Ketchikan’s borough took an early step towards addressing the increasing number of short-term rental properties as the community faces an ongoing housing shortage. On Monday, the Ketchikan Gateway Borough Assembly took the first of two votes on a measure to require owners of vacation rental properties to register for a free permit. It’s a step aimed at figuring out just how many properties are listed on services like AirBnB and VRBO.
Ketchikan Planning Director Richard Harney said vacation rentals have upsides and downsides.
“Vacation rentals appear to have a negative impact on the affordability of homes in tourism destinations. This has been seen across the nation and talked about and reported on multiple times. That being said, vacation rentals do serve a very very important piece of a tourism destination’s economy and should not be just excluded,” he said at Monday’s meeting.
So before the borough considers any potential limits on short-term rentals, Harney said it’s a good idea to figure out just how many are out there.
“We have different reports that have been run, and they show different numbers ranging from less than 100 to over 300. This code amendment will allow us to identify how many there are,” he said.
Harney said the permit won’t require a fee or have any other special requirements. Pretty simple: name, address, property location, signature.
“It’ll just be paperwork, so that way we can make sure that they get their zoning permits, and then also so we can get it over to (the borough finance department) so that way they can be registered for sales tax and the transient occupancy tax,” Harney said.
Assembly member Jaime Palmer said keeping track of the number of available AirBnBs could make Ketchikan a more attractive destination for business conventions.
“I was just at the Alaska Travel Industry Association conference, and one of the reasons why they haven’t been here in a long time is because they say we don’t have enough beds. But I would challenge that,” she said. “I hope that this ordinance moving forward would allow us to bring larger scale conferences like that down here.”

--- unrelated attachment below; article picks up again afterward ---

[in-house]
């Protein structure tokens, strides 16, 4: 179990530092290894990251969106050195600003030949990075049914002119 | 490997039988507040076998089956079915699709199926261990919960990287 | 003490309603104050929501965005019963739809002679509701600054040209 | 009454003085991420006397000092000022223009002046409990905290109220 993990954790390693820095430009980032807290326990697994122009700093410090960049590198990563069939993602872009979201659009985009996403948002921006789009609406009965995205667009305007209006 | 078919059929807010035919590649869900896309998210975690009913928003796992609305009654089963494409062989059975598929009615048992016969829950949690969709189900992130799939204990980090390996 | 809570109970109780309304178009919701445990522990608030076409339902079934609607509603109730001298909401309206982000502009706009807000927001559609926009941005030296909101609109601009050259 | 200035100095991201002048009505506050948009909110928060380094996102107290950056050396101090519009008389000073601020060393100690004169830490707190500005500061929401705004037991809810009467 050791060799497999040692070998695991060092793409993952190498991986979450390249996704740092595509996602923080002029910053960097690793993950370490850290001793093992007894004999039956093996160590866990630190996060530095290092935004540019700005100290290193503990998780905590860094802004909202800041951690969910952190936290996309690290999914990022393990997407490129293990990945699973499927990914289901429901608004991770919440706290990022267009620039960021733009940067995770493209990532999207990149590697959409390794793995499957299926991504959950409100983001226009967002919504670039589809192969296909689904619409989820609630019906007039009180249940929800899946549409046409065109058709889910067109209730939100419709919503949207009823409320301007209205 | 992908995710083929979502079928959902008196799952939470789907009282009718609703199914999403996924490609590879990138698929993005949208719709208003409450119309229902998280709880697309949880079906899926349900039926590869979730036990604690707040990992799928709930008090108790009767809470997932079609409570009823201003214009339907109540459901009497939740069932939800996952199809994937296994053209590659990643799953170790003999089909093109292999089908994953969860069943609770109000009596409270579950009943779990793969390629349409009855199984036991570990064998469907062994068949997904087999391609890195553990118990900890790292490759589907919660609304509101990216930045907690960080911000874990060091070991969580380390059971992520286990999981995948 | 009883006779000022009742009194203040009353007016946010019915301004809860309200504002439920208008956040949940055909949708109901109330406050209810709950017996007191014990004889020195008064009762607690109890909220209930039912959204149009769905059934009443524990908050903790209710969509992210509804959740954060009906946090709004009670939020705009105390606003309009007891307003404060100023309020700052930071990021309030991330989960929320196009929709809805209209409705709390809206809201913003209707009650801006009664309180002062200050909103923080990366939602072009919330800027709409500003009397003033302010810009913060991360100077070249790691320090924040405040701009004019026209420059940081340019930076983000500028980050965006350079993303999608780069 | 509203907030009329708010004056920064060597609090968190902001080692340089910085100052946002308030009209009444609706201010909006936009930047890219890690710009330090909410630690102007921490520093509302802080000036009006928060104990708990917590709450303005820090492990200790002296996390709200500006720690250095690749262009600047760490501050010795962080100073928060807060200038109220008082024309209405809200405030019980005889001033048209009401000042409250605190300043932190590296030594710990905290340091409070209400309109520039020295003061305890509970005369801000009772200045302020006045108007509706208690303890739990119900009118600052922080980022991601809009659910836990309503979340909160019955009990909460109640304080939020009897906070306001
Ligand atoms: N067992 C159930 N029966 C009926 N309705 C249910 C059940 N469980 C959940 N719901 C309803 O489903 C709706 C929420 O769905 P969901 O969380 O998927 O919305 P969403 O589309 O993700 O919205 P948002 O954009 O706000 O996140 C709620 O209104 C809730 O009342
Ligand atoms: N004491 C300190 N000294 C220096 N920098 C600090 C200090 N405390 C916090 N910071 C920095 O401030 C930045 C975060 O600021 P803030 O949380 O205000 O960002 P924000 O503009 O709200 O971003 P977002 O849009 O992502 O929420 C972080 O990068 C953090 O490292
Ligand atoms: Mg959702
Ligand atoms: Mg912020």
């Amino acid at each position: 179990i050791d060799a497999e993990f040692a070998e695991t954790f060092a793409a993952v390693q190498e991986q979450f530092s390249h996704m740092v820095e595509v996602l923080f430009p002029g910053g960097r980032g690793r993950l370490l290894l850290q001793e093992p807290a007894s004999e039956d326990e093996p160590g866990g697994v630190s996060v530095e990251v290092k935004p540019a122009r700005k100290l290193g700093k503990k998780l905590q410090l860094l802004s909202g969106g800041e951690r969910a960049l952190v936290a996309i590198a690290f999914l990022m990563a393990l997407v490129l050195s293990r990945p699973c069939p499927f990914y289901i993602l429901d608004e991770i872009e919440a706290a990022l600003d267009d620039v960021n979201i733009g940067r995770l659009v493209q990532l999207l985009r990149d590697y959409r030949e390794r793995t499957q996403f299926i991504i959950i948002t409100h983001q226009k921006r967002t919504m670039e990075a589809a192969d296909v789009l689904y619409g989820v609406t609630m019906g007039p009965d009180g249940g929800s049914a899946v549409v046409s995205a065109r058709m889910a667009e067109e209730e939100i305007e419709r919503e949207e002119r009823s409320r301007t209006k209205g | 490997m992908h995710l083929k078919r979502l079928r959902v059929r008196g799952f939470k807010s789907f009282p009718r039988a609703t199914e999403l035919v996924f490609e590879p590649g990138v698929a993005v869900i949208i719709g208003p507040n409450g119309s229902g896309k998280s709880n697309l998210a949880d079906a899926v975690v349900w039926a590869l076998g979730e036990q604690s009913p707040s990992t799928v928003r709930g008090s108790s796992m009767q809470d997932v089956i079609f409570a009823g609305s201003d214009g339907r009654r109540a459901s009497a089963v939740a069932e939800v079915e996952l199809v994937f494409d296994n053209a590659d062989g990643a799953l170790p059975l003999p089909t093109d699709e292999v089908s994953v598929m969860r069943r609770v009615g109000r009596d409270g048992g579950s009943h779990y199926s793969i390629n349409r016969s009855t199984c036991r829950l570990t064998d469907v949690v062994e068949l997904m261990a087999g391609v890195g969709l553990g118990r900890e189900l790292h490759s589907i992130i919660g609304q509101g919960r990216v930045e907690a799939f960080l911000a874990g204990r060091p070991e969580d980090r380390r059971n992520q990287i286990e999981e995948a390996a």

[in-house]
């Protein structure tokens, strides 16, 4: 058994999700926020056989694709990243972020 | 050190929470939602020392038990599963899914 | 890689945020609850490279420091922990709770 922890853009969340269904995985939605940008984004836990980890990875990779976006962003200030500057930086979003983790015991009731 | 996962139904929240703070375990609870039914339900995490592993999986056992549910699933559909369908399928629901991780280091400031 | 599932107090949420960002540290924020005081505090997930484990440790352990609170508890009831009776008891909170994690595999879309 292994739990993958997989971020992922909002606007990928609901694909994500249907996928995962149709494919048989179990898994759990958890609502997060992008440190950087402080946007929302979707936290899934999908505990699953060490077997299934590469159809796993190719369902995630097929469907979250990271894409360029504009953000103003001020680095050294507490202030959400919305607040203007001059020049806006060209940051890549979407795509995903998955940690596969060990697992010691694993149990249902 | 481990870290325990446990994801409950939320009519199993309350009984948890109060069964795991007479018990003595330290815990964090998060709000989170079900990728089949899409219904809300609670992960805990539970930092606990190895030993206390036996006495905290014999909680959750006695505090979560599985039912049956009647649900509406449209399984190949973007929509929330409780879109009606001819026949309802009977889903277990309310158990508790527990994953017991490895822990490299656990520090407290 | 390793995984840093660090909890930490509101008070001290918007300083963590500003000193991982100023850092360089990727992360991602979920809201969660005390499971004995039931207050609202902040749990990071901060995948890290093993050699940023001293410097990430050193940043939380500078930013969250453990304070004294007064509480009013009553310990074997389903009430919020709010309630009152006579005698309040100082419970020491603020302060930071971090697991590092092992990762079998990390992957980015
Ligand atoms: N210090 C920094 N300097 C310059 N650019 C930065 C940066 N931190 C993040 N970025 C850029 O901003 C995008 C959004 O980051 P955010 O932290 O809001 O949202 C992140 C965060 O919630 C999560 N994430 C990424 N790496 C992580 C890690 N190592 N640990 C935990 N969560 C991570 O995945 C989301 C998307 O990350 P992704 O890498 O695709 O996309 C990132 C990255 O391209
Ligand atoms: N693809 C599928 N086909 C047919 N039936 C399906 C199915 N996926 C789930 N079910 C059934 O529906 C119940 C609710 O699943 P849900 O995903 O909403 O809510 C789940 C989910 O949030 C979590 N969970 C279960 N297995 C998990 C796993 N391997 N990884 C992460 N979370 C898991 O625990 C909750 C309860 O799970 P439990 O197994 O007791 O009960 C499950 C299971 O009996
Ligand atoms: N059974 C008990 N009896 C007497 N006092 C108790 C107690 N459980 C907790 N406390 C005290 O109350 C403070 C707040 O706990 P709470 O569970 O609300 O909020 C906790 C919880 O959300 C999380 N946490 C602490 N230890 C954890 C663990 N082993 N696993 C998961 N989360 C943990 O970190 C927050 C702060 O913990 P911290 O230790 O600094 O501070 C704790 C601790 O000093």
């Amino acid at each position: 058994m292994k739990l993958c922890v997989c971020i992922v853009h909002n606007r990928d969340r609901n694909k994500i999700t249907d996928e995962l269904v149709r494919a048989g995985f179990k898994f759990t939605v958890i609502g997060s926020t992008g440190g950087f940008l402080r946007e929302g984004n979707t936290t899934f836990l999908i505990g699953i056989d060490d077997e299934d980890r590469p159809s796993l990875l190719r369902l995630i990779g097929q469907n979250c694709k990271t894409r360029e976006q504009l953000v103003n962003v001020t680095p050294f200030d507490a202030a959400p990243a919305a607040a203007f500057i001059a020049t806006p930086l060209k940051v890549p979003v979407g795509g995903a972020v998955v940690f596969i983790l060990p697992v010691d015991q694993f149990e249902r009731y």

But Assembly member Glen Thompson took issue with a provision that would have required owners to re-register their properties each year.
“It’s going to tell the people, A, we don’t trust you, and B, you need to come and kiss the ring every year,” Thompson said. “I don’t think that sends the right message to our business community, especially when we’re trying to increase the amount of independent travelers.”
Harney said requiring annual registration would help officials track how the vacation rental market changes over time. Assembly member Jeremy Bynum, who is running for the House District 1 seat in the November election, said that the borough could keep track of filings on quarterly sales tax reports instead.
The assembly tied on a vote to remove the requirement for an annual renewal, with Thompson, Bynum and Jaime Palmer voting in favor. Mayor Rodney Dial voted to nix the requirement, breaking the tie.
The assembly voted down another amendment from Thompson that would have allowed vacation rentals in industrial zones. Harney said that would allow residents to bypass a prohibition on housing in industrial zones.
“This would definitely open up a loophole,” he said.
The final vote on the measure to require property owners to register short-term rental properties with the borough was 5-1 with Bynum opposed. He said he was concerned that the system wouldn’t allow homeowners to live in properties designated as vacation rentals. Others suggested the issue could be fixed when the measure comes back for a final vote on Nov. 7.
In other business, sales taxes on large purchases won’t be going up in Ketchikan — not yet, anyway. Ketchikan’s Borough Assembly rejected a plan that would have raised the so-called sales tax cap from $2,000 to $12,000 at its meeting on Monday.
The measure was part of a plan to stabilize the borough’s ailing Local Education Fund. That account provides the local share of funding for Ketchikan’s school district. But after years of deficits, the account is nearing the minimum balance set in borough code.
In July, the assembly asked finance officials to bring them a plan that would bring Ketchikan’s sales tax cap in line with other Southeast Alaska communities.
Hannah Ramiskey spoke to the assembly during public comment. She said she was concerned that raising the tax cap could hurt local businesses
“Here’s the thing: the minute the tax gets to be equal to the barge cost, the business is gone,” she said.
Jai Mahtani, owner of Gold Rush Jewelry, said it would be an especially big hit to jewelry stores. He said Ketchikan’s low tax cap helped drive sales.
“When you want to generate sales, you want to give people incentives. And our incentive in Ketchikan is the cap on our sales tax of $2000,” he said. (Mahtani is also a member of KRBD’s nonprofit board of directors, which is not involved in the newsroom.)
Bynum suggested waiting until the assembly’s policy session in January to allow local officials to gather more data on the effects of the tax cap increase.
“This is an item that we can bring up during our policy work session,” he said. “I don’t feel that we have an urgent need to address this issue at this moment.”
Assembly member Grant EchoHawk said he didn’t have an issue with waiting for more data. But he said sooner or later, the assembly would have to make a tough choice.
“We’ve been kicking this down the road since 2018, and I’d like to just figure something out and get this resolved one way or the other,” EchoHawk said. “I would just like to to actually have us make a decision one way or the other, rather than continue to kick it down the road for another several years.”
The assembly voted unanimously to postpone the proposal indefinitely, killing the measure.